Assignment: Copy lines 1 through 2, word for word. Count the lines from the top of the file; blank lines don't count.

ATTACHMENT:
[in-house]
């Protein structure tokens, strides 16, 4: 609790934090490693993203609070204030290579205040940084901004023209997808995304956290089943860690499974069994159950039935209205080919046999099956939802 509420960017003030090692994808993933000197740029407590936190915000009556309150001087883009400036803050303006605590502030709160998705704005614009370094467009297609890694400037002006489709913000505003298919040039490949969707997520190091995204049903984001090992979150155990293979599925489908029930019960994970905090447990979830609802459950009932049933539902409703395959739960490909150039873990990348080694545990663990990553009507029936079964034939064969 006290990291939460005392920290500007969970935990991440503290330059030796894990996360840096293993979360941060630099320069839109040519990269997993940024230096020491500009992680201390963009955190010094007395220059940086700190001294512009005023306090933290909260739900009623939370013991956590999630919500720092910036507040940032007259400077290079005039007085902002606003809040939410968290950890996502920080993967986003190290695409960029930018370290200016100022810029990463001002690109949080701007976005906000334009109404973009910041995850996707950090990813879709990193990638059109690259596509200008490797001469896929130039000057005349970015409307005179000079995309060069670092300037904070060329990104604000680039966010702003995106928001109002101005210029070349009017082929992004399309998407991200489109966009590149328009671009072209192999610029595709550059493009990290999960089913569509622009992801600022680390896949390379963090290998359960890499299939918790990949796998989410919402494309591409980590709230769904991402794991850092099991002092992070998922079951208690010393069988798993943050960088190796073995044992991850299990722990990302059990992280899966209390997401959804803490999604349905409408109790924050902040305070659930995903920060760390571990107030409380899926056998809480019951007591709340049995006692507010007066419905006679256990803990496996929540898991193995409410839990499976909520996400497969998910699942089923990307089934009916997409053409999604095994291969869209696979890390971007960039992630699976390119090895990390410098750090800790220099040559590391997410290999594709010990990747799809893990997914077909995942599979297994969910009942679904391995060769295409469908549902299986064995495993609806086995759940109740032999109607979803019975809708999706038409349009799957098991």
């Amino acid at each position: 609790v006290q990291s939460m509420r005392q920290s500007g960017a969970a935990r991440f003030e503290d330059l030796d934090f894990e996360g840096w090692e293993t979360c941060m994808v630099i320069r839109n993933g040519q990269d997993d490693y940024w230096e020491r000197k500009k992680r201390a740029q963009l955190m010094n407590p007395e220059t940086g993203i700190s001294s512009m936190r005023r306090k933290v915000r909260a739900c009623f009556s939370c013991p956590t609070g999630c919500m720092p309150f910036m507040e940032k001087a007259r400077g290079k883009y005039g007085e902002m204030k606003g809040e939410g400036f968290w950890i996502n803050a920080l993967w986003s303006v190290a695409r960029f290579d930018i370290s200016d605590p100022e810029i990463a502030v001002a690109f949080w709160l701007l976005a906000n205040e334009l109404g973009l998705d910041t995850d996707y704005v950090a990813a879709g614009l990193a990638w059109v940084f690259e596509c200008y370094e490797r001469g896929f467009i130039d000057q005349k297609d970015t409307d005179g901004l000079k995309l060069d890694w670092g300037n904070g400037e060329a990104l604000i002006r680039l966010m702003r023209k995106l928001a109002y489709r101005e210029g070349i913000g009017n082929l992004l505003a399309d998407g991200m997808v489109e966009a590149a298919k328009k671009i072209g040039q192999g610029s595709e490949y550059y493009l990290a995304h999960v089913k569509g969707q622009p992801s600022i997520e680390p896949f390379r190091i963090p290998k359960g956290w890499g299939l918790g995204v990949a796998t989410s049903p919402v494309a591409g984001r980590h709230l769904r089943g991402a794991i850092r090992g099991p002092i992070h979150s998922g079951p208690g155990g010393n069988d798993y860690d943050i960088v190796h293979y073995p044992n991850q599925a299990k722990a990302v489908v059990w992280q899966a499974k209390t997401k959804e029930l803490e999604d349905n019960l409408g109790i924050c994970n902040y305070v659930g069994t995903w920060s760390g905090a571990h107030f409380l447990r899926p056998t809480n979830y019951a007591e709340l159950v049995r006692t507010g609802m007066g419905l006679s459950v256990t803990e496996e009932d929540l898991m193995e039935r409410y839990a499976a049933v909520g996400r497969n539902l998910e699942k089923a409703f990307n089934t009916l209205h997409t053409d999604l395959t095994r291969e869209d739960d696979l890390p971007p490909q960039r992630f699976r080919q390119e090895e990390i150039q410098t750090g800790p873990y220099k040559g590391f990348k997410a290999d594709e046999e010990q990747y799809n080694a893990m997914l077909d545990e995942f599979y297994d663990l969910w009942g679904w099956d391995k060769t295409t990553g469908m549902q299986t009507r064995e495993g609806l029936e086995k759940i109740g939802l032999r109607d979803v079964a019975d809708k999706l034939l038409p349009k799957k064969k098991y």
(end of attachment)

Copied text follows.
[in-house]
């Protein structure tokens, strides 16, 4: 609790934090490693993203609070204030290579205040940084901004023209997808995304956290089943860690499974069994159950039935209205080919046999099956939802 509420960017003030090692994808993933000197740029407590936190915000009556309150001087883009400036803050303006605590502030709160998705704005614009370094467009297609890694400037002006489709913000505003298919040039490949969707997520190091995204049903984001090992979150155990293979599925489908029930019960994970905090447990979830609802459950009932049933539902409703395959739960490909150039873990990348080694545990663990990553009507029936079964034939064969 006290990291939460005392920290500007969970935990991440503290330059030796894990996360840096293993979360941060630099320069839109040519990269997993940024230096020491500009992680201390963009955190010094007395220059940086700190001294512009005023306090933290909260739900009623939370013991956590999630919500720092910036507040940032007259400077290079005039007085902002606003809040939410968290950890996502920080993967986003190290695409960029930018370290200016100022810029990463001002690109949080701007976005906000334009109404973009910041995850996707950090990813879709990193990638059109690259596509200008490797001469896929130039000057005349970015409307005179000079995309060069670092300037904070060329990104604000680039966010702003995106928001109002101005210029070349009017082929992004399309998407991200489109966009590149328009671009072209192999610029595709550059493009990290999960089913569509622009992801600022680390896949390379963090290998359960890499299939918790990949796998989410919402494309591409980590709230769904991402794991850092099991002092992070998922079951208690010393069988798993943050960088190796073995044992991850299990722990990302059990992280899966209390997401959804803490999604349905409408109790924050902040305070659930995903920060760390571990107030409380899926056998809480019951007591709340049995006692507010007066419905006679256990803990496996929540898991193995409410839990499976909520996400497969998910699942089923990307089934009916997409053409999604095994291969869209696979890390971007960039992630699976390119090895990390410098750090800790220099040559590391997410290999594709010990990747799809893990997914077909995942599979297994969910009942679904391995060769295409469908549902299986064995495993609806086995759940109740032999109607979803019975809708999706038409349009799957098991």